The entire outer retaining wall and catch fence was replaced, mostly in anticipation of the 1994 Brickyard 400. Other physical improvements included new grandstands at the north end of the circuit, observation mounds in the infield, and the completion of a new championship-caliber golf course on the grounds, designed by Pete Dye called Brickyard Crossing.
The traditional opening day ceremonies were capped off when Dick Simon Racing was the first team out on the track (for the 6th consecutive year). Marco Greco was the first driver to complete a lap, with the rest of the Simon cars following in a diamond formation.
Shortly before 3 p.m., Jeff Andretti entered the warm up lane in turn three too fast, and slid back onto the track into the path of Roberto Guerrero's car. Guerrero went high to avoid Andretti's spinning car, and brushed the outside wall. Neither driver was injured.
Mario Andretti (222.124 mph) was the fastest car of the day.
Paul Tracy was the fastest of the day. Jeff Andretti blew an engine, starting a huge fire at the back of his car, which he was able to guide back to the pits.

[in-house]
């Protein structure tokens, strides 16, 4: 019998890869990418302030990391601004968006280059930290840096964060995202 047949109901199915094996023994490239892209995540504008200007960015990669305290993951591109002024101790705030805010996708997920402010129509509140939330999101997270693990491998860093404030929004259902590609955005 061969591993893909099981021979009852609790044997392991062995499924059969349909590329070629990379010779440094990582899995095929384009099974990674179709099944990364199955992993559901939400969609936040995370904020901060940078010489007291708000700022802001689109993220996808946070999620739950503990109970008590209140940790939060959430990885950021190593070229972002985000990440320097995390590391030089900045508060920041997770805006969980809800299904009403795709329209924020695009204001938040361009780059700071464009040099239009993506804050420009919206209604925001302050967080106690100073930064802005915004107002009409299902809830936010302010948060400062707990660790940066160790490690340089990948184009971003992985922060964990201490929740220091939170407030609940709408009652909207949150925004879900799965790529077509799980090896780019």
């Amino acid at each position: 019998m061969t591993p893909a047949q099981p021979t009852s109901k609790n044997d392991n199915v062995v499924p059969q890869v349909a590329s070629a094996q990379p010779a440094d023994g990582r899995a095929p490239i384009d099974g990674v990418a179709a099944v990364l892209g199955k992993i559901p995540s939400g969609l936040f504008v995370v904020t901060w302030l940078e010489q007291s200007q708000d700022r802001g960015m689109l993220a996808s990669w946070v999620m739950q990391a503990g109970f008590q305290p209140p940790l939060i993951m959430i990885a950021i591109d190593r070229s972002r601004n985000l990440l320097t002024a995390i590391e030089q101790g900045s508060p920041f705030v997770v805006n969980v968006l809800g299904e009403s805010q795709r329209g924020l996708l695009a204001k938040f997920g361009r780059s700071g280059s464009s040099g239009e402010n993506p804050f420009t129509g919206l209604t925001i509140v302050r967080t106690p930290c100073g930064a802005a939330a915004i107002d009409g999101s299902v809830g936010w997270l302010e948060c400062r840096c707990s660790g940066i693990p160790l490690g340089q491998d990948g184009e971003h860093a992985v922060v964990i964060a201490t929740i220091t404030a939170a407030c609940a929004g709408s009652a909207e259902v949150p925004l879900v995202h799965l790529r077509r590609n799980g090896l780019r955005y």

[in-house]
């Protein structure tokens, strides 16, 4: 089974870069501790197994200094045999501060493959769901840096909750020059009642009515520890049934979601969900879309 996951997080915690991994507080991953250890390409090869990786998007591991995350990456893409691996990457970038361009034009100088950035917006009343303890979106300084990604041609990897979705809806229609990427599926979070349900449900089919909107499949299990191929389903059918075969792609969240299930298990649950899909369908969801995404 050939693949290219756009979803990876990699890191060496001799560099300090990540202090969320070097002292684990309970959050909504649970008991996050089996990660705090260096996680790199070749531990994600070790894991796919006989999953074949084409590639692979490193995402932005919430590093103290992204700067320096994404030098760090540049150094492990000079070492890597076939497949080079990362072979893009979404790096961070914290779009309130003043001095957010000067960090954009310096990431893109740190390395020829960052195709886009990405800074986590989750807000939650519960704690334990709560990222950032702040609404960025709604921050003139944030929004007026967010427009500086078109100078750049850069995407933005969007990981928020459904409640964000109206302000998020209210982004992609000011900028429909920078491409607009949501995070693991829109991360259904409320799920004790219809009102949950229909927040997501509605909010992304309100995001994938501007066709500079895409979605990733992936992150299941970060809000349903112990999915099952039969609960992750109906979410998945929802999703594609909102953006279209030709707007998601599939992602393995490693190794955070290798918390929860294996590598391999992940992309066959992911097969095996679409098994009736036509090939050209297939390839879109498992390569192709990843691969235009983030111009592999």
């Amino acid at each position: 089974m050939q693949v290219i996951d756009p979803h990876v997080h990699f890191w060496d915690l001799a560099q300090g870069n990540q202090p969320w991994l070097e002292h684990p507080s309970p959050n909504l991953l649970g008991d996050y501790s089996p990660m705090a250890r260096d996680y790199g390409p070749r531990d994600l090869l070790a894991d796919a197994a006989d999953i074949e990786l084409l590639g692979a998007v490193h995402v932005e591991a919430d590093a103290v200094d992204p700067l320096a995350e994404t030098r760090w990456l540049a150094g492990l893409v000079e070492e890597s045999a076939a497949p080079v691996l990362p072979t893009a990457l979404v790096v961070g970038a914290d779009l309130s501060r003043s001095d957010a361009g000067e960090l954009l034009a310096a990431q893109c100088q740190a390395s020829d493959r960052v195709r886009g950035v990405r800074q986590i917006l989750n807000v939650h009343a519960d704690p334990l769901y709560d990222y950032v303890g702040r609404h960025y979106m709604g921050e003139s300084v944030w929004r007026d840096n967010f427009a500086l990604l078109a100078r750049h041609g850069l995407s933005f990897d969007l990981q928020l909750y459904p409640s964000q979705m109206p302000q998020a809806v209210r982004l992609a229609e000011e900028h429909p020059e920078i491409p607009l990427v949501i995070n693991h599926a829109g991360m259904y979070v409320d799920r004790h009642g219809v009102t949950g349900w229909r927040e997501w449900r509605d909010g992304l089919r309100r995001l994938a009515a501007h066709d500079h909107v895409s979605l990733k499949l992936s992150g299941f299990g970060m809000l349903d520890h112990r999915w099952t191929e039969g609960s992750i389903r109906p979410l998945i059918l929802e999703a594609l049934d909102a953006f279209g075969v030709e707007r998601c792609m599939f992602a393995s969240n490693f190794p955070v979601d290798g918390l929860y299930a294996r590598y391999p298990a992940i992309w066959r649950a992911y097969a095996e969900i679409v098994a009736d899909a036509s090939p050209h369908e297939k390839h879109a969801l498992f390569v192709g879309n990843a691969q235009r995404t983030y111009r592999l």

Team Penske led the speed charts, with Paul Tracy (220.724 mph) first and Emerson Fittipaldi (220.691 mph) second. Nelson Piquet was 9th-fastest before he clipped the outside wall exiting turn 2.
Arie Luyendyk set the fastest lap thus far for the month at 225.89 mph. Hiro Matsushita and Paul Tracy both survived separate spins at the pit entrance without hitting anything. At about 1:30 p.m., A. J. Foyt took his first shake down laps of the month, reaching a top lap of 212 mph.
Rookie Nigel Mansell passed his physical and began his four-phase drivers test. He breezed through all four phases, with a top lap of 218.579 mph. Though he was unable to attend the Rookie Orientation Program, Mansell received special permission from USAC to skip the program, due to his extensive auto racing experience and expertise.